New Orleans: Printed at the Commercial Bulletin Job Office, 1867. 60, [25- advertisements], [3 blanks] pp. Original printed yellow wrappers [some extremity chipping]. Originally stitched, now loosened. Illustration on rear wrapper: 'Front Entrance, Gentilly Road]. Several institutional stamps, scattered foxing and dusting. The final  pages are advertisements from various commercial enterprises, mostly from New Orleans. Good+.
The Report announces Louisiana's entry into the post-War New South, displaying its "improvements" in agriculture and the "Mechanic Arts." The advertisements alone demonstrate impressively Louisiana's determined recovery from the War.
Officers, Directors, and Committee Members are listed after the title page. The Fair's President was the merchant I.N. Marks. "As indicated by his name, ISAAC N. MARKS is of Hebrew descent, and is a distinguished representative of his highly favored race, but, contrary to the usual customs of that people, he has adopted the Christian faith. This change in his creed is due to the independent manner of thought which has characterized him from his boyhood, and has ever made him master of his personality in the domain of both his sentiments and business. Mr. Marks is a native of South Carolina, having been born at Charleston, on the 5th of May, 1817. At the age of nineteen he came to New Orleans, and linked his career with that of his adopted city, then lacking much of the greatness and grandeur which to-day places her a queen among cities" [online 'Genealogy Trails History Group, Orleans Parish],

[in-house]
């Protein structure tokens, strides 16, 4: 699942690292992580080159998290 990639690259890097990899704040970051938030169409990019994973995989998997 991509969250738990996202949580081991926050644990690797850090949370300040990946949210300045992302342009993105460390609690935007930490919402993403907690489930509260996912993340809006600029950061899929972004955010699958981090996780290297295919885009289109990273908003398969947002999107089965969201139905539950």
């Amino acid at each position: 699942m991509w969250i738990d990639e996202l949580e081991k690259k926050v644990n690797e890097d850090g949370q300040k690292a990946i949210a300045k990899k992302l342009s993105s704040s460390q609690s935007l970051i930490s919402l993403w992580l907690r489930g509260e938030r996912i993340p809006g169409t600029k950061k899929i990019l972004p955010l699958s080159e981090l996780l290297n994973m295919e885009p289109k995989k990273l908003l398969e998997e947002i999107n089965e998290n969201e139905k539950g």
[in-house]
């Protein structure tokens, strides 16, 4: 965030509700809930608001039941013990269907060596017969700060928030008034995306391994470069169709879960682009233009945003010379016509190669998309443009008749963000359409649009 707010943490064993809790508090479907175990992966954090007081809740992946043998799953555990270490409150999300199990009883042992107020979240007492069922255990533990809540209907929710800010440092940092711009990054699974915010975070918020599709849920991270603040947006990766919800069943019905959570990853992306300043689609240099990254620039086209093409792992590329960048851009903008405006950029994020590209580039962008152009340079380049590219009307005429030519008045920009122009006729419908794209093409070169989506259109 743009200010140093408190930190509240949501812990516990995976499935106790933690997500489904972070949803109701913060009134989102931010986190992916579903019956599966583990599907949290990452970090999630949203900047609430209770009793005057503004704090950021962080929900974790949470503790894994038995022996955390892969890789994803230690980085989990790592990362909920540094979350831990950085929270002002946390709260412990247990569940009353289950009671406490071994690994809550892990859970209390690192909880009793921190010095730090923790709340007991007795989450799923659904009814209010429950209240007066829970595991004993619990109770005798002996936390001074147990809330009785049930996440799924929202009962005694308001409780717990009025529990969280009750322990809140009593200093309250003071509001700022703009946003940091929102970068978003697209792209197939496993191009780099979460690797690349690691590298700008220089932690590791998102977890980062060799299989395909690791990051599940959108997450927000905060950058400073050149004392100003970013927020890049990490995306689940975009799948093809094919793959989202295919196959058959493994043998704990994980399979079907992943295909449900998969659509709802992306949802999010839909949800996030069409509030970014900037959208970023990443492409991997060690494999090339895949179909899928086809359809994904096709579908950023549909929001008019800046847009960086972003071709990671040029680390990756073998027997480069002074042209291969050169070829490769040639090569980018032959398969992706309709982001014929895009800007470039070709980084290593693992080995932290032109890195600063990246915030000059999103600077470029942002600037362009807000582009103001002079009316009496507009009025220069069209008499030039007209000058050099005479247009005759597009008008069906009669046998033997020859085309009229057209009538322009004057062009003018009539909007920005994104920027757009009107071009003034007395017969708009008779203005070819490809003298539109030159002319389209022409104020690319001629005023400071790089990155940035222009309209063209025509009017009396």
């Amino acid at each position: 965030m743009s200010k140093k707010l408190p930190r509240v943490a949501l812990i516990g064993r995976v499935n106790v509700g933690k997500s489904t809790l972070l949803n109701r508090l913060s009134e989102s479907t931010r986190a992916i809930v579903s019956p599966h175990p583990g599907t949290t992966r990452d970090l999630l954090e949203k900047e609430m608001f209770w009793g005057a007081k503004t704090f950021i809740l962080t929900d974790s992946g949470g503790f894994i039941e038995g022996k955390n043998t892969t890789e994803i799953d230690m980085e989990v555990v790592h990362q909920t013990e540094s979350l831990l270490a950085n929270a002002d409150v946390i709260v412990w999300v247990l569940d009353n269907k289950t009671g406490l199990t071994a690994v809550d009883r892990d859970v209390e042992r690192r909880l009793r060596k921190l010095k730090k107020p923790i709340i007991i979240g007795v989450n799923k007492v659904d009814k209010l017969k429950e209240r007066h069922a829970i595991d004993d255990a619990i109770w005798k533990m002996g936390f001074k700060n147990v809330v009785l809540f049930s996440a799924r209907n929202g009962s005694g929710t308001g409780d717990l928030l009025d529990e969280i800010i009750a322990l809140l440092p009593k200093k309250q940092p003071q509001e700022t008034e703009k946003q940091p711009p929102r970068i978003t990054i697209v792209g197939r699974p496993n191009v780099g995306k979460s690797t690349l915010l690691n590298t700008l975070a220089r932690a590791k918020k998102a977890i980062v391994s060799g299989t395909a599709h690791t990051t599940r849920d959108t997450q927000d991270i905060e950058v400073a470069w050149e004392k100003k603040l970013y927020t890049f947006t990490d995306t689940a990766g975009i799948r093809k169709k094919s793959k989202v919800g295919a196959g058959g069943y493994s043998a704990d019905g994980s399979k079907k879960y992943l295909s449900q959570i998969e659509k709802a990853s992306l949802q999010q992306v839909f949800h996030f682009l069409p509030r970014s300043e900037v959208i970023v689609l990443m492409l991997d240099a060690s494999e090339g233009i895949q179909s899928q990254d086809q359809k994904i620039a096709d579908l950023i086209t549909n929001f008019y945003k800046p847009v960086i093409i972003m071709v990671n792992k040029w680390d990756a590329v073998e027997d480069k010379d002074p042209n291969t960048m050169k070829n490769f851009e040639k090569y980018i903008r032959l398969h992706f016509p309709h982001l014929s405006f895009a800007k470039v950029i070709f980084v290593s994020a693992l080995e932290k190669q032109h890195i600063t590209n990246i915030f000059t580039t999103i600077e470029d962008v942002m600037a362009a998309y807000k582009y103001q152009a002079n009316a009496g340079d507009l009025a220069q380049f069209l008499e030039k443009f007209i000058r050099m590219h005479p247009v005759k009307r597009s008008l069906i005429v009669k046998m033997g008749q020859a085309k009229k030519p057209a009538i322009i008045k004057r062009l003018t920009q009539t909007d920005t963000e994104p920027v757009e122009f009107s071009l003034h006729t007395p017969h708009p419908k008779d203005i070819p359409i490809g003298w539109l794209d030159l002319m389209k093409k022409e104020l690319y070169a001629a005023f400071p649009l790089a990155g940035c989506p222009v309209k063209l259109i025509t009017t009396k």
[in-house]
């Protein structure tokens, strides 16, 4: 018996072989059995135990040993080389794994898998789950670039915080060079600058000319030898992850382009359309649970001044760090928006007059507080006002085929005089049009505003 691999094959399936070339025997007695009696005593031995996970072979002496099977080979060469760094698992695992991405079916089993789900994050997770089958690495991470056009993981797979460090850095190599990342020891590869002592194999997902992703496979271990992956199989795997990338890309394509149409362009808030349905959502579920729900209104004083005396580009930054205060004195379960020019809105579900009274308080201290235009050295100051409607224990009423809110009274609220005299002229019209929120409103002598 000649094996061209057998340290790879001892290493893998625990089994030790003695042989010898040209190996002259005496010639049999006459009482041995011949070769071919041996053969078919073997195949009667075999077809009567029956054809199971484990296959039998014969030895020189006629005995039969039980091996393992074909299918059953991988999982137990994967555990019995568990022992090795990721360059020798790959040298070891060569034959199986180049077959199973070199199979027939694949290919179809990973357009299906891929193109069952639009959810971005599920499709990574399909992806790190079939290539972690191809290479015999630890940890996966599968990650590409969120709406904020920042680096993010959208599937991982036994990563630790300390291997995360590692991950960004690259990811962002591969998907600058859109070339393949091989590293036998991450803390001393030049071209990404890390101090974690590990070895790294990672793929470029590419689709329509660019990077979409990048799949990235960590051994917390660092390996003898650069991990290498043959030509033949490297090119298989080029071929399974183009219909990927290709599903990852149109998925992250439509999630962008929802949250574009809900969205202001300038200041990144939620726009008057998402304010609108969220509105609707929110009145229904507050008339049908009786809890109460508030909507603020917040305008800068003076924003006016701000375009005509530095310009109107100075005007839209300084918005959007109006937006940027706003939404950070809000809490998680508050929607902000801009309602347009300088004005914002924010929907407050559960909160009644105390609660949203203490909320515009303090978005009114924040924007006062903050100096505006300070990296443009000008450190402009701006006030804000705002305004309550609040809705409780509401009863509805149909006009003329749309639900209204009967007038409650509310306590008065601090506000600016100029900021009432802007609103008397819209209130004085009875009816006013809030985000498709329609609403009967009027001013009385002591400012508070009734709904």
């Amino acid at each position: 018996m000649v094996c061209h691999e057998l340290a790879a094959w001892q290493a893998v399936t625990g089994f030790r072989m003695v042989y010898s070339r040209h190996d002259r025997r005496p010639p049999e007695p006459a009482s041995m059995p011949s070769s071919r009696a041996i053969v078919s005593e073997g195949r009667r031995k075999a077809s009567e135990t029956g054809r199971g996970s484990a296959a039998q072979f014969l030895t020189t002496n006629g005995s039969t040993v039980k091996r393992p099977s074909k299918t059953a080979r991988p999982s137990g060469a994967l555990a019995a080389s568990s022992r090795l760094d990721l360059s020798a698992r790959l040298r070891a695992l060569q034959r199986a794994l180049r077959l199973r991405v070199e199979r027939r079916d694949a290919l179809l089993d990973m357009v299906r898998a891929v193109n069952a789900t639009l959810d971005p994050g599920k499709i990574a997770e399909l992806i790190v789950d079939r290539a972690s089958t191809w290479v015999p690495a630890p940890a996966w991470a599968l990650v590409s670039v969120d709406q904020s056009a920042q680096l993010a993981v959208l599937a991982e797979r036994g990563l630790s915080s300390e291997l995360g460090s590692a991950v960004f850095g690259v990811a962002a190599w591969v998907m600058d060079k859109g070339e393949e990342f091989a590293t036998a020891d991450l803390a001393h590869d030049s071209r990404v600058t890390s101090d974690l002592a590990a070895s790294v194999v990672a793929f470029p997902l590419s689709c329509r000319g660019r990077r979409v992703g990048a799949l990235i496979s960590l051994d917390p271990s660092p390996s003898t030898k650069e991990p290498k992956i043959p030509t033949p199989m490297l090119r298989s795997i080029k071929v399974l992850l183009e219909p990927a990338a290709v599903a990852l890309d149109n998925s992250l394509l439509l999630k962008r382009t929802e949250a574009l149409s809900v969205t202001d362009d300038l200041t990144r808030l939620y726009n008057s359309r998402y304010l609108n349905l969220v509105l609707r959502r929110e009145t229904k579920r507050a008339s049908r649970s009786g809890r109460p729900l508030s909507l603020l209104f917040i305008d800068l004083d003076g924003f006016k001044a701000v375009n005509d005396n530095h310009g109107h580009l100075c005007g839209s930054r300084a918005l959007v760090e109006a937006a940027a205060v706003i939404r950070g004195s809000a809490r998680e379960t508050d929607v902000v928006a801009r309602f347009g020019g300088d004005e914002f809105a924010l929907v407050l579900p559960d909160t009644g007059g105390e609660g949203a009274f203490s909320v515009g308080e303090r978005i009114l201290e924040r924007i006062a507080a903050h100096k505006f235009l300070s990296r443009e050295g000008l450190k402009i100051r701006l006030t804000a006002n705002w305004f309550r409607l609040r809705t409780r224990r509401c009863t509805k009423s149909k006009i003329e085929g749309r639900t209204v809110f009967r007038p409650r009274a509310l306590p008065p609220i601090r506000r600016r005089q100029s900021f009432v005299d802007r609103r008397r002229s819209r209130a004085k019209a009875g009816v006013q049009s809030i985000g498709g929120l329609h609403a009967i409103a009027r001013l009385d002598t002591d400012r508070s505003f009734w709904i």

The pamphlet records Louisiana's first Fair after the War's end, in late November 1866. An essay explains its establishment and inauguration in late November 1866. "The mellow light of an Indian Summer's sun shone down..." The various exhibits are listed, followed by Marks's Address, lamenting the "long and disastrous war, leaving in its desolated path ruin upon every side; agriculture paralyzed; commerce languishing; a well-regulated labor system grown venerable in its usefulness, and its humane tendencies suddenly and violently destroyed." Other Addresses call for immigration, manufactures, agricultural improvements, and modernization.
Not in Thompson, which records later fairs of this Association. OCLC 24446596 [1- Historic New Orleans Collection] as of December 2020, but not collating the 25-page advertisement section. Item #37280